The King is Dead at Death Match 17

The King is Dead at Death Match 17

MikeKlein
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After the longest Death Match in history, GM Arkadij Naiditsch of Germany toppled Dutch GM Loek van Wely by the final score of 14.5-11.5. The German grandmaster, playing under the username CaptainJames, took control of the 5+1 and 1+1 segments to overcome a mid-match run and late charge by KingLoek.

The match looked to be lopsided at the outset even though both are Super-GMs and only a few rating points apart. Naiditsch blazed to a commanding 5.5-1.5 start in the opening hour, proving to be the superior player in standard blitz.

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GM Arkadij Naiditsch, Death Match 17 winner

The most pleasing game flowed from the typical Sicilian knight sac on d5:

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The match gained a lot of drama in the middle 3+1 portion. After losing the opening game to broaden the deficit to five games, van Wely climbed all the way back to even with an impressive 5-0 streak. 

"Everything was going well for me," Naiditsch said. "In the 3+1 I had some nice positions but somehow it got shaky. I was wondering when it was going to end."

"Even players who are equal strength, you see these kinds of runs all the time," GM Ben Finegold said on the live commentary on Chess.com/tv. "That's just the way blitz chess goes."

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GM Loek van Wely, who fell just shy of six straight wins

Closing out the run was a topsy-turvy win for KingLoek in Game 13. van Wely stared down the prospect of 20...Qf5 by playing the counter-intuitive prophylactic move 20. Na4! He threatened Nb6 but also opened the third rank for his queen to assist in defense.

CaptainJames spent much of his remaining time drumming up more resources, and consequently was too low on time to see the mate beginning with 34...Qf2+. van Wely eventually won on time.

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That was the only real crisis for Naiditsch, who went on to win the final two 3+1 games, then won the opening game of bullet (1+1) to open a lead he would never relinquish.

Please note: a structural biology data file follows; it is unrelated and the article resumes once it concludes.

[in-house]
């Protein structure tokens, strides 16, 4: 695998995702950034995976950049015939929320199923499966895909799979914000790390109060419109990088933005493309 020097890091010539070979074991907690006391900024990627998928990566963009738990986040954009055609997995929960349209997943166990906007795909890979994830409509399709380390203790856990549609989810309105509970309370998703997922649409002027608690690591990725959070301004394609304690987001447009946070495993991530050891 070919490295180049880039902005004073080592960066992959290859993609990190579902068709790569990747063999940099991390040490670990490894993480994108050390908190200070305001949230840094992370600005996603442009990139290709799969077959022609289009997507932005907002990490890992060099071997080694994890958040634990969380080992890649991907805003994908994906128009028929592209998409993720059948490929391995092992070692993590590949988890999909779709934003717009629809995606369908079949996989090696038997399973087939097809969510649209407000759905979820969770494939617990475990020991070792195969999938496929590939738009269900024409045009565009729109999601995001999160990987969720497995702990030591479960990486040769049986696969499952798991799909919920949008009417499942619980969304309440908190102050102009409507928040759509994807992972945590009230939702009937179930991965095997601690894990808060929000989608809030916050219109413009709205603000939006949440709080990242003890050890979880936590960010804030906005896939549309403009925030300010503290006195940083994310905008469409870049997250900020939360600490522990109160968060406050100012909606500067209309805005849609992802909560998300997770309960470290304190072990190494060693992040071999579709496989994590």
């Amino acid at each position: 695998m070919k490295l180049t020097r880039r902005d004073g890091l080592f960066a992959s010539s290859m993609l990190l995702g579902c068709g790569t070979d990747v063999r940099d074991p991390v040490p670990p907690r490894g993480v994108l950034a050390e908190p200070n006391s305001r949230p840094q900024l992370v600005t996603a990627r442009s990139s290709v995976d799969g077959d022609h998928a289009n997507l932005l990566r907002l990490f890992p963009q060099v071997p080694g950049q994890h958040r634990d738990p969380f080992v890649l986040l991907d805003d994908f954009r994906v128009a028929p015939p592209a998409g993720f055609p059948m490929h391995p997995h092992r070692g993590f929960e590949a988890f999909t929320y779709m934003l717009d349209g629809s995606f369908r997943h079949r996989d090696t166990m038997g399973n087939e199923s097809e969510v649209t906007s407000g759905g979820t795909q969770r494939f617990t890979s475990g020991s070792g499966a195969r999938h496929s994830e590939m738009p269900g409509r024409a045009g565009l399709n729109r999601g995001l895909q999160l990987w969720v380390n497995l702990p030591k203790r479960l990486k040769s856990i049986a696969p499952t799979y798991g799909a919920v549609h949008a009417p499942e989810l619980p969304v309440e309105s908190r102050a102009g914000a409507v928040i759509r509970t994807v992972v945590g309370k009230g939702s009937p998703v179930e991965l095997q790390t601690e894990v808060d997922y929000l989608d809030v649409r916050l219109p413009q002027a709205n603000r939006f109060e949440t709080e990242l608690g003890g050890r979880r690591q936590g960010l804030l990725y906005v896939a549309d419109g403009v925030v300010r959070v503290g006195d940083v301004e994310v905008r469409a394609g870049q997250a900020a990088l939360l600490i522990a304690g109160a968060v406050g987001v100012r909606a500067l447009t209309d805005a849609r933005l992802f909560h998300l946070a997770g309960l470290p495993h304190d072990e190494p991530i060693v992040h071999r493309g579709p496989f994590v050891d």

Naiditsch seemed resolved to not get behind on the clock in the 1+1. Employing that same resourcefulness he showed previously, CaptainJames netted a profit in the opening game of the final section. Though 30...c3 looks winning for Black, watch how craftily White scares up an attack:

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After that, instant karma. Several technical difficulties arose after which Naiditsch graciously asked host IM Danny Rensch to remove two wins due to server malfunctions. He then proceeded to have two losses excised due to the same malfunctions, so all was even in the end (the two wins and losses were removed from the final tally). After the reset, the match continued without issue.

"We're like exterminators here," Rensch said. "We find bugs and we kill them."

The respite did nothing to reinvigorate van Wely, as Naiditsch rattled off 3.5/4 to clinch the belt mathematically. The chasing GM won 4.5 of the final six but ran out of time before having a chance to fully overcome the difference in score.

"A bad start is not lethal, but bullet is not my specialty," van Wely said after the match. "I will [now] finish a cup of poison."

Naiditsch was assisted by his opponent simply hanging mate in one twice. "Loek helped me with some big blunders," he said. "Thanks Loek!"

Tune in to the next Death Match. the 18th edition will take place on Saturday, October 5 at 12 p.m. Eastern, 9 a.m. Pacific, when GMs Nigel Short and Judit Polgar face off in the first man versus woman Death Match! As always, free live commentary to all members can be found at Chess.com/tv.

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